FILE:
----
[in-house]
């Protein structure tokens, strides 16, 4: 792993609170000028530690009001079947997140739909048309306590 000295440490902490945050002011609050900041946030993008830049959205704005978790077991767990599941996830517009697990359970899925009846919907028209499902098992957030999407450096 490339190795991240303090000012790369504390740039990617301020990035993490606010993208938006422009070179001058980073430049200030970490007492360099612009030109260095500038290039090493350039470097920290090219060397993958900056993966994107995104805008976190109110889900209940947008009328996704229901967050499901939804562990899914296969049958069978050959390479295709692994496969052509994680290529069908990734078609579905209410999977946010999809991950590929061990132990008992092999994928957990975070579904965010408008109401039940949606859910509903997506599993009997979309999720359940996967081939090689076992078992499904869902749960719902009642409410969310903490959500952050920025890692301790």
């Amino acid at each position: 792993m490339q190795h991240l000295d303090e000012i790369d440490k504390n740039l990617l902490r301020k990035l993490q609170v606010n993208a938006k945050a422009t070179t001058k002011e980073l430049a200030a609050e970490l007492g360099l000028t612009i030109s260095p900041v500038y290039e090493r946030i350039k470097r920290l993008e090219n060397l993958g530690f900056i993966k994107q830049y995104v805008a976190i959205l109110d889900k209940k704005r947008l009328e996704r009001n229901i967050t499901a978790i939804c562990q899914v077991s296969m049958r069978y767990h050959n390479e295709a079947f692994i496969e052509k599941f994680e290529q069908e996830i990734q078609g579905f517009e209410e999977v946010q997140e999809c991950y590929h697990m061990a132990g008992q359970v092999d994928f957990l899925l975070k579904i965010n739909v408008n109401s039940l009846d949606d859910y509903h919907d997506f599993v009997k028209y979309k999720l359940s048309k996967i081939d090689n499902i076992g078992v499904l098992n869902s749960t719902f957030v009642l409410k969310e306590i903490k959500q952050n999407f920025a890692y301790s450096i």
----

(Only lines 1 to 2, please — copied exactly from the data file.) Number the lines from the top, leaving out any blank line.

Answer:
[in-house]
């Protein structure tokens, strides 16, 4: 792993609170000028530690009001079947997140739909048309306590 000295440490902490945050002011609050900041946030993008830049959205704005978790077991767990599941996830517009697990359970899925009846919907028209499902098992957030999407450096 490339190795991240303090000012790369504390740039990617301020990035993490606010993208938006422009070179001058980073430049200030970490007492360099612009030109260095500038290039090493350039470097920290090219060397993958900056993966994107995104805008976190109110889900209940947008009328996704229901967050499901939804562990899914296969049958069978050959390479295709692994496969052509994680290529069908990734078609579905209410999977946010999809991950590929061990132990008992092999994928957990975070579904965010408008109401039940949606859910509903997506599993009997979309999720359940996967081939090689076992078992499904869902749960719902009642409410969310903490959500952050920025890692301790």